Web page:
Briefing: Report Stage of the Renters (Reform) Bill

We are calling on all MPs to stand up to the self-interest of landlord MPs and ensure the debate at Report Stage is a truly balanced one.

Published: 22 April 2024

Briefing: Report Stage of the Renters (Reform) Bill

Briefing: Social housing – a place of safety for domestic abuse survivors

Domestic abuse is, by its very nature, a housing issue and a key driver of homelessness for women. 2.1 million people were subjected to domestic abuse in England and Wales last year with two-thirds (65%) of victims women. Domestic abuse is the third most common trigger of homelessness.

Published: 19 April 2024

Briefing: Social housing – a place of safety for domestic abuse survivors

Briefing: Putting on the stabilisers - Protecting private renters from unaffordable rent rises

A third of private renters spend half or more of their income on rent. The Renters Reform Bill offers a crucial opportunity to tackle a major cause of instability in England’s private rented sector, the lack of regulation of rent increases during the term of a tenancy. Despite the end of Section 21, the back door will remain open to ‘no-fault’ evictions if the Bill fails to prevent large rent hikes beyond a tenants’ means from being used to force renters from their homes. Sensible measures to stabilise the rate at which rents increase during the term of a tenancy, which are core to greater security of tenure in other countries, would balance tenants’ right to a secure, affordable and stable home with landlords’ need to reasonably cover cost increases.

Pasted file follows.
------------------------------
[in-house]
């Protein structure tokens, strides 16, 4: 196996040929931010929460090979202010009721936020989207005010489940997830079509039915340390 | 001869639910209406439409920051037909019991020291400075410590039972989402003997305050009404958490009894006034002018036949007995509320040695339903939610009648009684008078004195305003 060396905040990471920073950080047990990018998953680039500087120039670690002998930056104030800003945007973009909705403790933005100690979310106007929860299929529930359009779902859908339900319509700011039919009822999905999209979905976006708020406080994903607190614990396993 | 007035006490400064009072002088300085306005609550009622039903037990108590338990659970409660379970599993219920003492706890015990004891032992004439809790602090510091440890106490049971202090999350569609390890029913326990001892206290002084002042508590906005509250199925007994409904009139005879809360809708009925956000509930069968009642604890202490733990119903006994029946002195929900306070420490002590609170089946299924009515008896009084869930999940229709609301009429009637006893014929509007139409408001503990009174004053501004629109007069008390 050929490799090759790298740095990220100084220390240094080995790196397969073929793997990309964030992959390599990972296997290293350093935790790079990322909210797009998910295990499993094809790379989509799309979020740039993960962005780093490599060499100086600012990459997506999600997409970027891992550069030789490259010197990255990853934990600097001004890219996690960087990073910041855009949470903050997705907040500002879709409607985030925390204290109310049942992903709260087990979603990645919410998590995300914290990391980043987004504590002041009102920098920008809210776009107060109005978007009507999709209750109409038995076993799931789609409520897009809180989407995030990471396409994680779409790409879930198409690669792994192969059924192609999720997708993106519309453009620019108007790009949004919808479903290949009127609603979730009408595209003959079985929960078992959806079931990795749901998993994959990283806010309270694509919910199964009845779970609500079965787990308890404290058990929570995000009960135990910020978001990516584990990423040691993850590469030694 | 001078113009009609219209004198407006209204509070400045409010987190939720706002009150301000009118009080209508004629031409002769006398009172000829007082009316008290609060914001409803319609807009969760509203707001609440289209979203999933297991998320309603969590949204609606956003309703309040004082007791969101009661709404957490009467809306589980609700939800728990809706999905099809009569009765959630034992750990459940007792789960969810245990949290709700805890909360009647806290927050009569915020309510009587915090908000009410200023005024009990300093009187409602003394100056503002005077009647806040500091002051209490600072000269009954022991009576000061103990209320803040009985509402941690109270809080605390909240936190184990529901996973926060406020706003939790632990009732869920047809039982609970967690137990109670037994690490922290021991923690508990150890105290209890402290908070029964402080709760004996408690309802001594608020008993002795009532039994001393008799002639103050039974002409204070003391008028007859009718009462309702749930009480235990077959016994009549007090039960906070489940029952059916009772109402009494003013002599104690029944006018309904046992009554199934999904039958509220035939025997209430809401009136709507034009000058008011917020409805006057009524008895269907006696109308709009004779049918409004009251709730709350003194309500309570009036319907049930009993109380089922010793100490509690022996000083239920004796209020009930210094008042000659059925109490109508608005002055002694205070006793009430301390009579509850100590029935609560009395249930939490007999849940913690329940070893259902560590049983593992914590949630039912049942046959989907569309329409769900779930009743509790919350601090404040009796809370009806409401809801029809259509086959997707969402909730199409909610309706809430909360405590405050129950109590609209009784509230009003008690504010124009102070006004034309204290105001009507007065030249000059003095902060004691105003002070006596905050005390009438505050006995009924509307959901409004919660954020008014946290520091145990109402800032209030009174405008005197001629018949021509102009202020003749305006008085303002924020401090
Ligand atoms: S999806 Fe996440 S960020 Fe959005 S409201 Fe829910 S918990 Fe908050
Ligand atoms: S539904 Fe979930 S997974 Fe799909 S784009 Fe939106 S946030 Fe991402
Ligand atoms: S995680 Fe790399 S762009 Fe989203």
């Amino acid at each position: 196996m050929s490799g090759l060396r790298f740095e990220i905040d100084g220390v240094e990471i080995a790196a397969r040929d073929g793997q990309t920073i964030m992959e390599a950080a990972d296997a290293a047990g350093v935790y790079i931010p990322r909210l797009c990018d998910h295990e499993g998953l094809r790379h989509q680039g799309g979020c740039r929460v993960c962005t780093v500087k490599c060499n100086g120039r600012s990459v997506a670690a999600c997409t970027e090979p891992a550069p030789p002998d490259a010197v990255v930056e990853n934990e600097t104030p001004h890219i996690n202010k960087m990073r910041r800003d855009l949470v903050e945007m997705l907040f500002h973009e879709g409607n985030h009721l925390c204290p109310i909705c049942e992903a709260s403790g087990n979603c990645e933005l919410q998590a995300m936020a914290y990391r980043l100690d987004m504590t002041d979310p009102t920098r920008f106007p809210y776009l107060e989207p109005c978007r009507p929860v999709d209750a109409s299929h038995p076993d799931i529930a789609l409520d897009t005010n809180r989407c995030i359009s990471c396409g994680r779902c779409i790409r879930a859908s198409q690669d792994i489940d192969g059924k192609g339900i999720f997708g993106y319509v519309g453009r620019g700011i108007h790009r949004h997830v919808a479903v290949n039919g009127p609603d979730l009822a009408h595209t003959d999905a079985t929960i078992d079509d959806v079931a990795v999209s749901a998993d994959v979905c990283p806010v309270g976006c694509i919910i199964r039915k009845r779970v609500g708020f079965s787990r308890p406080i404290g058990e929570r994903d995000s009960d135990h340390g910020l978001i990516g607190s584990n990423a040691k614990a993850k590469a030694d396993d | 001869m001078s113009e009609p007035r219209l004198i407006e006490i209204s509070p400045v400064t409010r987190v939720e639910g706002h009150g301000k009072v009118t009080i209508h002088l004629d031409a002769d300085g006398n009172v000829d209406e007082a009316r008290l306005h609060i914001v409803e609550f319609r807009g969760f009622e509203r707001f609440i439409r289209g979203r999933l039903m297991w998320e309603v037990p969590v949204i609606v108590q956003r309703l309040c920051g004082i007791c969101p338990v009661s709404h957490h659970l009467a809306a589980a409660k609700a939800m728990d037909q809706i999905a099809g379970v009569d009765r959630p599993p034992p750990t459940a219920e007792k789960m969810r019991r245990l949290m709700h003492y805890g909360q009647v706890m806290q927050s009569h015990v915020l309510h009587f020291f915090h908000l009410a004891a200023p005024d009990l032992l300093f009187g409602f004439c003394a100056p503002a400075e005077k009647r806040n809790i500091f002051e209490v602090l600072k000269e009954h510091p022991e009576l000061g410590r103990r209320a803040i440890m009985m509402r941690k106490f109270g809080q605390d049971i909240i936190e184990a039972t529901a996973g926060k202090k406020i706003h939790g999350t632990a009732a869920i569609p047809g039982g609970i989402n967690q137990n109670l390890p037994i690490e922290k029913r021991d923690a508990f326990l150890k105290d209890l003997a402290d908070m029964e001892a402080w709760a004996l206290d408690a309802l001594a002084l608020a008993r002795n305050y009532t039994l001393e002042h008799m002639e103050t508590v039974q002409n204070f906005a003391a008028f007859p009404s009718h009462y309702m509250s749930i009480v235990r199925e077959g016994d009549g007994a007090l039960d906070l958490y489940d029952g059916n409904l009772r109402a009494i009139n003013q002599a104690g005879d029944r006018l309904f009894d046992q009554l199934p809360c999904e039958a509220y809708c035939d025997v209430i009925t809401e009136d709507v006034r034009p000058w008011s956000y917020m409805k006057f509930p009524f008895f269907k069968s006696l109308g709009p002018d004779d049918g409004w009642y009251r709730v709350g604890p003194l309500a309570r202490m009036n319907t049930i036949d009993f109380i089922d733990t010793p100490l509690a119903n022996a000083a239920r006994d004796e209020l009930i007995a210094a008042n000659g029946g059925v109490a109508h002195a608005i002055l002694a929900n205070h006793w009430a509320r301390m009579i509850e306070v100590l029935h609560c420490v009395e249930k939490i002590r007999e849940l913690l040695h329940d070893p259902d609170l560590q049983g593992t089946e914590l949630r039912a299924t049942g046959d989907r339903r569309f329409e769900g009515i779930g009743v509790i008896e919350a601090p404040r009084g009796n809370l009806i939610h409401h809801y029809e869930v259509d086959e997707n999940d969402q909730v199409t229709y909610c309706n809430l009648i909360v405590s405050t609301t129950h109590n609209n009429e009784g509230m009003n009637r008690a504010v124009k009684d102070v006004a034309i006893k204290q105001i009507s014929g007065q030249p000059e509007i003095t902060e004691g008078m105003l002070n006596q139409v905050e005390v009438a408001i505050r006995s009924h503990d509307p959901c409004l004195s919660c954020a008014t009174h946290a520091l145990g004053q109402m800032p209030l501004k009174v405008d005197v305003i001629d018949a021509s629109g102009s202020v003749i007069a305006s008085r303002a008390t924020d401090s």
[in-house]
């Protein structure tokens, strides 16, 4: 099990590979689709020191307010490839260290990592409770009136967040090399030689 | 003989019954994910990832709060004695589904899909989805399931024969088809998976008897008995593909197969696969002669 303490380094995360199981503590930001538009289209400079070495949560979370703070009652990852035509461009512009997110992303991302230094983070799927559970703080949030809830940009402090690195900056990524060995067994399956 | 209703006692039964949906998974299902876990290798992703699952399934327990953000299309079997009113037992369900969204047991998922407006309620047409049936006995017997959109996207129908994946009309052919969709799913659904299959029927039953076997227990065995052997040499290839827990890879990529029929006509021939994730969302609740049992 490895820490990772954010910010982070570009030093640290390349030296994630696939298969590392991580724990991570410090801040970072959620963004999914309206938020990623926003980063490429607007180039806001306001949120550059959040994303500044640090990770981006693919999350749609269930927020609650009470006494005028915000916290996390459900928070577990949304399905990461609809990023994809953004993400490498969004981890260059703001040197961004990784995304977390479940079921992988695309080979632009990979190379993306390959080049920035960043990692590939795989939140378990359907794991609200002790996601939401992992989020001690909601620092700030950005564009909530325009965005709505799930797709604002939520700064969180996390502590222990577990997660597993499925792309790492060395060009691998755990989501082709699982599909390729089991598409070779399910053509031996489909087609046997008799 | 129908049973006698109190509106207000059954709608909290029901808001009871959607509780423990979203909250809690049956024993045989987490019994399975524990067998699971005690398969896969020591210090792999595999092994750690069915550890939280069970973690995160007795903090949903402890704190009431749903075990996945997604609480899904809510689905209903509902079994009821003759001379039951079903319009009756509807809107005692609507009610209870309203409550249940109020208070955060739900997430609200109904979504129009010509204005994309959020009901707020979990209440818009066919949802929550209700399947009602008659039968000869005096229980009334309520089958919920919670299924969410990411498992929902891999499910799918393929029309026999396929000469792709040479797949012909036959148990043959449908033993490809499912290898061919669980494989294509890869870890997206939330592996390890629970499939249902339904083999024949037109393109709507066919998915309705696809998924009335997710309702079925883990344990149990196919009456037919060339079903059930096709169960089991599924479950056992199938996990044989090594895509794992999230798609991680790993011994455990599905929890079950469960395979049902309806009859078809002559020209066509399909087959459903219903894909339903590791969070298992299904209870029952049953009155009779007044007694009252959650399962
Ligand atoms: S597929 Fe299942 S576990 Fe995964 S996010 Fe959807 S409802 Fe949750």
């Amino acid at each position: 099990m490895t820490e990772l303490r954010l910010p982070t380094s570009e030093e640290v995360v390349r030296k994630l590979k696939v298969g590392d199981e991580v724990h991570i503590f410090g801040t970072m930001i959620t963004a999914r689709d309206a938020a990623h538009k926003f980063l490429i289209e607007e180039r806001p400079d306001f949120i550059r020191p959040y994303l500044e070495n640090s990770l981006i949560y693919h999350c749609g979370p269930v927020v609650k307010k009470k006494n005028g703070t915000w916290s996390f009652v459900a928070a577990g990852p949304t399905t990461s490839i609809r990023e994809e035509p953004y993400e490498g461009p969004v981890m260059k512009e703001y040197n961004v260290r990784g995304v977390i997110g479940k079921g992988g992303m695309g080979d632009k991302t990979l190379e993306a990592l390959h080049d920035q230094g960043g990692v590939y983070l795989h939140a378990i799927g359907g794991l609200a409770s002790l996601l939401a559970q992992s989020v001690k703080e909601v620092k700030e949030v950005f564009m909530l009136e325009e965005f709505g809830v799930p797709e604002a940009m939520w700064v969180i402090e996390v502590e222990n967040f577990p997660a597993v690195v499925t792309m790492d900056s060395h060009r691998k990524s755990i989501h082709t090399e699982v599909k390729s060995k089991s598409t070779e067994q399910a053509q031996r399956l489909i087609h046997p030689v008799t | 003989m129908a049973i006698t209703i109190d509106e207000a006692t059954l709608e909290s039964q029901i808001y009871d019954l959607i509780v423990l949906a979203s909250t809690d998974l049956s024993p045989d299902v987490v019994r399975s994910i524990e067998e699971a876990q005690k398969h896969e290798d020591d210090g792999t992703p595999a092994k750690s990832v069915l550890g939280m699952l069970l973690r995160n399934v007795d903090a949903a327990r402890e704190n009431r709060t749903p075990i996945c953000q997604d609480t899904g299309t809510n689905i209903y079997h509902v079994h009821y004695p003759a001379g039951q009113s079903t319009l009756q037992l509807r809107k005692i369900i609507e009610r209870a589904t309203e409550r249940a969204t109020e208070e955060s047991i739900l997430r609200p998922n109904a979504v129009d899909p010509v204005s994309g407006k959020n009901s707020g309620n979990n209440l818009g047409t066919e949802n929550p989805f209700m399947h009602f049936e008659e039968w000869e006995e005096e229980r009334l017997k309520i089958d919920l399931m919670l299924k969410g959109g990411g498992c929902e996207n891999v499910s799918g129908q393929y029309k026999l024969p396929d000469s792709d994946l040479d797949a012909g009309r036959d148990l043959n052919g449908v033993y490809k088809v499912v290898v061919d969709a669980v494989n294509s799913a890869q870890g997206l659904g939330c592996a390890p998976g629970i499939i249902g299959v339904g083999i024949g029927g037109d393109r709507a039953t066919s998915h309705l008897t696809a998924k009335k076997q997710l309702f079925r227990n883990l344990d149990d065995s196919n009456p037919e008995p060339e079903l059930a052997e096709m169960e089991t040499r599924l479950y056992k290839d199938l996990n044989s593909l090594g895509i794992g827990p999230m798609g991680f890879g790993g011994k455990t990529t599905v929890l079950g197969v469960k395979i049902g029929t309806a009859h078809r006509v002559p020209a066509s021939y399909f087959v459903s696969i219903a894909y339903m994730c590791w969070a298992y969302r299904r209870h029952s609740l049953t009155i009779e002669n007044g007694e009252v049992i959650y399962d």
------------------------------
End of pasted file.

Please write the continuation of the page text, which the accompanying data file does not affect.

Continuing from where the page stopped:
Published: 25 March 2024

Briefing: Putting on the stabilisers - Protecting private renters from unaffordable rent rises

Briefing note: Managed migration to universal credit

Shelter briefing on the managed migration of people claiming legacy housing benefit to universal credit in 2024.

Published: 21 March 2024

Briefing note: Managed migration to universal credit

Briefing: Social homes – building thriving communities and safer streets

Evidence repeatedly shows how housing insecurity can fracture communities and drive-up crime rates. The dire shortage of social rent homes in England has also exacerbated the vulnerability of those in the greatest danger of violent crime. Investment in a new generation of social rent homes is an investment in our communities and in crime prevention. The delivery of 90,000 social rent homes a year will provide access to safe, well-managed and genuinely affordable homes, helping to build stable, supportive neighbourhoods which offer the security and autonomy for communities to flourish. It will also lead to billions in savings due to lower crime.

Published: 20 March 2024

Briefing: Social homes – building thriving communities and safer streets

Research: The economic impact of building social housing

The Centre for Economics and Business Research (Cebr) has been commissioned by Shelter and the National Housing Federation (NHF) to assess the economic and social impacts of building 90,000 social homes.

Published: 27 February 2024

Research: The economic impact of building social housing